My name is Sabrina and I am 19 years old. I'm featured on the cover of the Reader and interviewed for the article (“Cosplay in the Park: Adorable When I Dress Up,” January 10), along with numerous friends. [Author] Siobhan Braun was completely biased in her article and didn’t take the time to understand her topic, as if she wasn’t even interested. Sure, she came up with a last-minute costume when she came to Balboa Park, but her heart and soul wasn’t into it and she made me and my friends out to be complete losers with no lives, even after my friends and I told her we all are currently in school and/or working.
She didn’t ask certain people what our cosplays were and gave very bad descriptions on them. If she'd stopped making out that the entire cosplay association in San Diego is rude and conceited, she could've asked us all questions and been more involved instead of observing us like monkeys in a cage. She didn’t understand that the 47-year-old man called David actually has mild autism and isn’t just a low life with no job. She conveniently left out small details that made my group of friends look bad, like when the engaged couple asked if we were going to be in the Organ Pavilion all day. We replied, “Yes, but we can move.” Siobhan claimed we just snubbed our noses at the couple.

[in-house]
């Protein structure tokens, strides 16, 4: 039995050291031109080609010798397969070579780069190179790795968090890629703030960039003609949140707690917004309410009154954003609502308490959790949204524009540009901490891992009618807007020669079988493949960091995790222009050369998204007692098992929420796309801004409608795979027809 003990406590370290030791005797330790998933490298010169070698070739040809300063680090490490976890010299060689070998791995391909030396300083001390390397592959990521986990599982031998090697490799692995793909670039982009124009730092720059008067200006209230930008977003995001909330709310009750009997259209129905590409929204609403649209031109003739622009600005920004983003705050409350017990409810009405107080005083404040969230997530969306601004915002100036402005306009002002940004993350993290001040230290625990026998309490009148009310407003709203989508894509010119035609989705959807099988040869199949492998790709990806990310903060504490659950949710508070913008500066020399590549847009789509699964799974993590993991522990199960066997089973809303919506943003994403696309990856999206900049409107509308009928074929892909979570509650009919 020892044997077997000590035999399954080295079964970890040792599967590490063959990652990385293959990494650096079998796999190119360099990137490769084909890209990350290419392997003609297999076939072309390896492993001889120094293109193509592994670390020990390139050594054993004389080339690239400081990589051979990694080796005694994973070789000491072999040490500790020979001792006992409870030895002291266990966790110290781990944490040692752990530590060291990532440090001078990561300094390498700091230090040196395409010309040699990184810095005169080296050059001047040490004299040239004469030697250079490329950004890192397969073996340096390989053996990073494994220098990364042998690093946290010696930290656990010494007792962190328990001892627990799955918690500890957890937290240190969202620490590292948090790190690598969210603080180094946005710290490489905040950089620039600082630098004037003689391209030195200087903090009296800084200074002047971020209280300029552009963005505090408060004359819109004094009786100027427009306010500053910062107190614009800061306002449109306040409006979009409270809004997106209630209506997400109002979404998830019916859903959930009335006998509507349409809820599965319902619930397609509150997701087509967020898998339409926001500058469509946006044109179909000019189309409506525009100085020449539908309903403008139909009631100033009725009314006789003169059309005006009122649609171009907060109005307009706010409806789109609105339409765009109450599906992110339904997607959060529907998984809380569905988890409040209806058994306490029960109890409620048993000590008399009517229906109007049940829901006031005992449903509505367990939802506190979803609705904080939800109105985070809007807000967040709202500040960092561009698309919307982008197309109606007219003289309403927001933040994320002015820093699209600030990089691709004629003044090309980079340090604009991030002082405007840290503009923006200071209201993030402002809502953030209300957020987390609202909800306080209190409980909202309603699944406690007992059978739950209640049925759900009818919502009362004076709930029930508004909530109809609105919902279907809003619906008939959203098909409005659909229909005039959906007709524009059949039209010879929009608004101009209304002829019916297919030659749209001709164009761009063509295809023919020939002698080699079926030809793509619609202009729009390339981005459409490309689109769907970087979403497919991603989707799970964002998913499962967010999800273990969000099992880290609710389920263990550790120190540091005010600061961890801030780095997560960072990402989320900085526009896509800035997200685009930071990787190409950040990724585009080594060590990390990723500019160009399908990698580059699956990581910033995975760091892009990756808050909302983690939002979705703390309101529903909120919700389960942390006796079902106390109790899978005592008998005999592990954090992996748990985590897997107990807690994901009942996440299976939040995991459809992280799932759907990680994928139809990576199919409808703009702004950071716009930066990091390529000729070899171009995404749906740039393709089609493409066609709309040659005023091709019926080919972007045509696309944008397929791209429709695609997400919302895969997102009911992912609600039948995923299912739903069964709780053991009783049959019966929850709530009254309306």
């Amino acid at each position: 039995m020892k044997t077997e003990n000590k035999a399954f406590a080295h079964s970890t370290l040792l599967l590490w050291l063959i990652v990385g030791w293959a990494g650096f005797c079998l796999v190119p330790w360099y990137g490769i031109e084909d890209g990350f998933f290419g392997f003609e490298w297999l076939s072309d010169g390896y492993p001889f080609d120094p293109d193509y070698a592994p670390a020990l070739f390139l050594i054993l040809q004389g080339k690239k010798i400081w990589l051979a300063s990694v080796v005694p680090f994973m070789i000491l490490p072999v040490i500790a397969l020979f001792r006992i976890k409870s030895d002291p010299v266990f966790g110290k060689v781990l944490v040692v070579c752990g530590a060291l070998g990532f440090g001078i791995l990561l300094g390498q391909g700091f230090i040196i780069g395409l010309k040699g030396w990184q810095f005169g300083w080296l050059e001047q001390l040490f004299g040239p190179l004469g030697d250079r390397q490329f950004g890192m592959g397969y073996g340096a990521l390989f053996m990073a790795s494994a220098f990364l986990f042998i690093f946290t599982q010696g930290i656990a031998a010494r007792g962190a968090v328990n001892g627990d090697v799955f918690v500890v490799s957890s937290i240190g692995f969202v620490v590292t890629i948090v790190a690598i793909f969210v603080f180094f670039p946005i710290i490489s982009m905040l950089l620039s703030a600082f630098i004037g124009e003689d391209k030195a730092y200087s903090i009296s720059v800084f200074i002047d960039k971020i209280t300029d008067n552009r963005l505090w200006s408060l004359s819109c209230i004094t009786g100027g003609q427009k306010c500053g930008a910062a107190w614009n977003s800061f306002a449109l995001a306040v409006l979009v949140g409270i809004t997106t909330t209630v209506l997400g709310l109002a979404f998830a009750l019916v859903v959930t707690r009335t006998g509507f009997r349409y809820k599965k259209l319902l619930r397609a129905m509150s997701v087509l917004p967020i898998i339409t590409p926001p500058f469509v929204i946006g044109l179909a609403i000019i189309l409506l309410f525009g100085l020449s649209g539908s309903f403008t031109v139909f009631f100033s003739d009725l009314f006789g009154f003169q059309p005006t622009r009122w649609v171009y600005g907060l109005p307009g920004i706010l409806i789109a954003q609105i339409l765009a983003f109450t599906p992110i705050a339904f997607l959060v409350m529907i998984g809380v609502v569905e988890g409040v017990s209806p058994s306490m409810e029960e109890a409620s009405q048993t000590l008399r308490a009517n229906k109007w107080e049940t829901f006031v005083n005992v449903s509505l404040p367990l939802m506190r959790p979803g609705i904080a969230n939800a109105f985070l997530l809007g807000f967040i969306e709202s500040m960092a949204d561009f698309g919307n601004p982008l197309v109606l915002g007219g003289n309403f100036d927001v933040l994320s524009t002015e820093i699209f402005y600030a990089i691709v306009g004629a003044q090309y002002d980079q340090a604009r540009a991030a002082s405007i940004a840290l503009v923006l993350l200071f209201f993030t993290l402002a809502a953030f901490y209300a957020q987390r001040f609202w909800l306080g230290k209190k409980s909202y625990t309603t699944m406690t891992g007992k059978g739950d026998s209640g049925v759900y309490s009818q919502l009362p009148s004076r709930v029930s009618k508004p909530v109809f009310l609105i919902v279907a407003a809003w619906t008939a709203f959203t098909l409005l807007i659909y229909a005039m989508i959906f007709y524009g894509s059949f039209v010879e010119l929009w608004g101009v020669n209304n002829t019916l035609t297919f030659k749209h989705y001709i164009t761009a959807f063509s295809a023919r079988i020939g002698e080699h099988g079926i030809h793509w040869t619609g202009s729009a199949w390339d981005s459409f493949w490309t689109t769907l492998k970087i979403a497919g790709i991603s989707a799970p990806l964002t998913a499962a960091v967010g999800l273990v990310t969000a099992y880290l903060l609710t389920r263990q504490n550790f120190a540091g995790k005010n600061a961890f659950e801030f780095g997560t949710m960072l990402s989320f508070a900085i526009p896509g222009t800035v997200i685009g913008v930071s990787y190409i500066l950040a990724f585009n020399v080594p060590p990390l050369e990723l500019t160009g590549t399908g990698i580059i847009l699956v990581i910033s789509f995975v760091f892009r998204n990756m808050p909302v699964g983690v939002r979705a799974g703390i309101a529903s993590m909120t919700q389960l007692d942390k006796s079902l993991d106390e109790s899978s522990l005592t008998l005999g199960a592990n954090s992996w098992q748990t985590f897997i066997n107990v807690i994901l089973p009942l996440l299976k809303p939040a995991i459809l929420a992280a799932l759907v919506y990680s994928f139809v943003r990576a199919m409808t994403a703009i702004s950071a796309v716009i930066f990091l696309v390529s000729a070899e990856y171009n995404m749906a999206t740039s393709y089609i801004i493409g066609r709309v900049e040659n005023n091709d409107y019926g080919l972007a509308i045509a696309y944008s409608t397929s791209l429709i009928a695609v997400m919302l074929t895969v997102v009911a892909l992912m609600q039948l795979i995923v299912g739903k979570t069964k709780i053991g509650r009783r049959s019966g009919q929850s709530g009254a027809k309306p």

Please hear me out because I actually know what I am talking about as a cosplayer myself. Cosplay's a lot of hard work because you’re always pushing yourself to be the best. The goal is to completely recreate a character and some people even go as far as to diet and cut their hair to fit into wigs better. Some cosplayers sew and make all of their costumes and props themselves, and if they are successful at it they can even make a business of it by offering commissions and selling their products. I, for one, took makeup artistry school to learn makeup techniques to look better in photographs. Like any other ordinary person in the world, we all have hobbies. Whether it is reading, gardening, music, cosplay, it’s all the same thing and our cosplay community should not be discriminated against.
At first I was ecstatic at seeing myself on the cover, because the knowledge that San Diegans everywhere will be reading about us and learning about who we are and what we stand for really excited me. Alas, it was all in vain, and I had angry tears running down my face at the end of the article. What is weird to some people is normal to us. If I must be the poster girl for this opinionated article, I want something done about this. An apology at the least.
Sabrina Tucker via email
Another Serving of Tuna
Jeff Smith’s series describing pole-fishing for tuna out of San Diego has been a good read. While the description in prose is well done, readers can supplement their understanding by viewing the action on YouTube. To see a vivid ten-minute historical video of a San Diego–based tuna boat, readers can go to the oddly-named “The Ironman of the Tuna Fishing.”
Bob Spaulding via email